Parallels can be drawn between being perfectly placed to appreciate the multi-coloured magnificence of a post-storm rainbow, and OTLA
participants’ own positionalities as ‘insider’ action researchers working within post-16 learning. By using action research as a vehicle through which they were able to collaboratively critique, develop and improve their practice, participants were able to draw out and share a nuanced collection of findings and recommendations for teaching and learning that might pass other researchers by (e.g., those less immersed in our sector).
Engaging in action research within post-16 organisations enabled them to ‘draw upon the shared understandings and trust of [their] colleagues [and learners], with whom normal social interactions of working communities have been developed’ (Costley, Elliott and Gibbs, 2010 p.1).
By writing about and sharing our learning, as the project teams featured within this Big Rainbow Book have done, we contribute an original, contextualised technicoloured spectrum of ‘situated knowledges’ (Haraway, 1988) that have the potential to question and shift monochromatic thinking and approaches to educational reform.
In her writing on rainbows and mythology, author Terri Windling (2020) states:
‘Mysterious and ephemeral, appearing and disappearing in the blink of an eye, rainbows in stories around the globe are magical pathways to Somewhere Else: the spirit world, the Faerie realm, the lands of the dead or the palaces of the gods.’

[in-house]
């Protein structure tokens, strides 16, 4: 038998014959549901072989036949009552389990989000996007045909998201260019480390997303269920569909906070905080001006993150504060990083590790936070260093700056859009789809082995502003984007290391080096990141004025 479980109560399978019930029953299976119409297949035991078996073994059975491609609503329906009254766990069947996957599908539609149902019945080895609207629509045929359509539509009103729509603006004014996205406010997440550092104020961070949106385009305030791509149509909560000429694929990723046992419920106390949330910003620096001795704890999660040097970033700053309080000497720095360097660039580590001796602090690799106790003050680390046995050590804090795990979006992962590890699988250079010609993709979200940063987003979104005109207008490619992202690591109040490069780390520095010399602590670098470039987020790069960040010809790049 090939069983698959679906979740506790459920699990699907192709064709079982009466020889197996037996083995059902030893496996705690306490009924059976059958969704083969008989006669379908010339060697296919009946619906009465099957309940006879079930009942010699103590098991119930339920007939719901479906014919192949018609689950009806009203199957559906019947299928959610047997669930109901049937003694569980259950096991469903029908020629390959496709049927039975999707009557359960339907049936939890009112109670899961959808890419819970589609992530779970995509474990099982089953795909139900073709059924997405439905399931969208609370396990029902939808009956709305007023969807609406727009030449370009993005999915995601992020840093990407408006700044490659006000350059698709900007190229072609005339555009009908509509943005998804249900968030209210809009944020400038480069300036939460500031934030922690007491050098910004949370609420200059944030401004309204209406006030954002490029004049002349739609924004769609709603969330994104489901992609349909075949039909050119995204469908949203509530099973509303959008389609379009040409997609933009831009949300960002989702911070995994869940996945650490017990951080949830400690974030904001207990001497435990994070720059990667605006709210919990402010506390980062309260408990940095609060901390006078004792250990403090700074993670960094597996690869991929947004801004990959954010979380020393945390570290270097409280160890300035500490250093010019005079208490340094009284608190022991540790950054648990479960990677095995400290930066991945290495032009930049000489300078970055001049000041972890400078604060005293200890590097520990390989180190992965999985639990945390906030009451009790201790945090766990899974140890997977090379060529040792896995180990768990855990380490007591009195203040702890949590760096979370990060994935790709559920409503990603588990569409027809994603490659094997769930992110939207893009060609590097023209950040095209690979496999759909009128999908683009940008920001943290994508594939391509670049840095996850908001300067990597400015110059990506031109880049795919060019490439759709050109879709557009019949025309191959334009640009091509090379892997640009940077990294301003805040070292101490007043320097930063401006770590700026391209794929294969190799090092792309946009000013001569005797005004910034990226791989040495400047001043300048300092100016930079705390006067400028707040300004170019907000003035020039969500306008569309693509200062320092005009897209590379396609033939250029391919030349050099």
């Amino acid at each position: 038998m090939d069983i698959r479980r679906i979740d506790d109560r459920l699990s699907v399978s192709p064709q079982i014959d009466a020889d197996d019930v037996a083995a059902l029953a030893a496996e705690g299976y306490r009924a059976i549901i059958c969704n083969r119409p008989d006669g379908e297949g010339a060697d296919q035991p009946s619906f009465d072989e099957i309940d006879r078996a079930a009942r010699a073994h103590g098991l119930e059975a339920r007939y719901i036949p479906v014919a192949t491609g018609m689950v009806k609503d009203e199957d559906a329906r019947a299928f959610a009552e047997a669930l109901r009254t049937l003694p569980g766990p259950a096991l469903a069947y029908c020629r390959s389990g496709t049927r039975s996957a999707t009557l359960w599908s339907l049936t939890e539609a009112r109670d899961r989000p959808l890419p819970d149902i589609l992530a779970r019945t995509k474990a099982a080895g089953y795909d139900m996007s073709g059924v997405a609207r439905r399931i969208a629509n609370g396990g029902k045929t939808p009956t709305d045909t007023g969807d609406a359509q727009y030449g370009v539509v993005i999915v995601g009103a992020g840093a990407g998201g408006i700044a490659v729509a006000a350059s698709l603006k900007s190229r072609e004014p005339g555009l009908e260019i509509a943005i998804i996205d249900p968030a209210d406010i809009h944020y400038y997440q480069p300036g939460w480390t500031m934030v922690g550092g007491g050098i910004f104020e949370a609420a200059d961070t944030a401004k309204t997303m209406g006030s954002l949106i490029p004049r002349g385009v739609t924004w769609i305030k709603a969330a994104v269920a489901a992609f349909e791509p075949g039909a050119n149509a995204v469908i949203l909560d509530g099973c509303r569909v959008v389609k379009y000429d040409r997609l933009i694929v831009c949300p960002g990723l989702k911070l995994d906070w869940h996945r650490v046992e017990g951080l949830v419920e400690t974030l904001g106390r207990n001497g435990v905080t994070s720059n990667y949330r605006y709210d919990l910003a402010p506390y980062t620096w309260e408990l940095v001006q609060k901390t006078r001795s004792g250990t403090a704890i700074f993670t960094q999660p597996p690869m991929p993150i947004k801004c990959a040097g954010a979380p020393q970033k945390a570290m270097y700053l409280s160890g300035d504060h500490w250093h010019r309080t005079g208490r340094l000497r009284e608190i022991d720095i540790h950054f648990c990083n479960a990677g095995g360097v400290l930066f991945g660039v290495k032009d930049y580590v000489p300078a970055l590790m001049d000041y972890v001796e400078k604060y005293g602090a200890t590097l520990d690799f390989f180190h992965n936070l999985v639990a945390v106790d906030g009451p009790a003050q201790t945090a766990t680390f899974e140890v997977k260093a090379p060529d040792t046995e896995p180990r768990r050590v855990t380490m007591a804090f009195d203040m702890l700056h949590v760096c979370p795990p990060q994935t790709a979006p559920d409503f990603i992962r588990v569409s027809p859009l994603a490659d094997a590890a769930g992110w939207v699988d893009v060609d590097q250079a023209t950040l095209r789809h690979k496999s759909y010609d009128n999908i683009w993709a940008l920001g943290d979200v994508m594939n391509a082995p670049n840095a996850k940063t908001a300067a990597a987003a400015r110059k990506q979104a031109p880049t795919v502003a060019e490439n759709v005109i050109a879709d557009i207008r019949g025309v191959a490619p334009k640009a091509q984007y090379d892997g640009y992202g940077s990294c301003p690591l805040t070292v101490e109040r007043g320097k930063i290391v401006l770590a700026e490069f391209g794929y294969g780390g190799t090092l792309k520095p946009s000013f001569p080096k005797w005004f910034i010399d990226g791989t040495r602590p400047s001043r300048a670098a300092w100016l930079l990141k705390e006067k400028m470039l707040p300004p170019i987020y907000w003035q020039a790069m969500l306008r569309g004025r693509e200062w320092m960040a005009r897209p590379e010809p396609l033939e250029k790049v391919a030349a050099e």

Learners in post-16 learning are often also yearning to be ‘Somewhere Else’. Many have been marginalised within other areas of our education system and are understandably sceptical about meritocratic ideologies and magical pathways to educational success and belonging.
The context of our work in post-16 learning means that we are often in the land of second chances, where people are encouraged to start afresh and renegotiate their relationships with learning. By drawing on the principles of action research, project teams were able to explore and develop learnercentred practices that supported learners not only to make academic progress, but to value their talents and feel heard and respected too. As you work your way through this anthology of research, you will see how this occurred in a myriad of ways.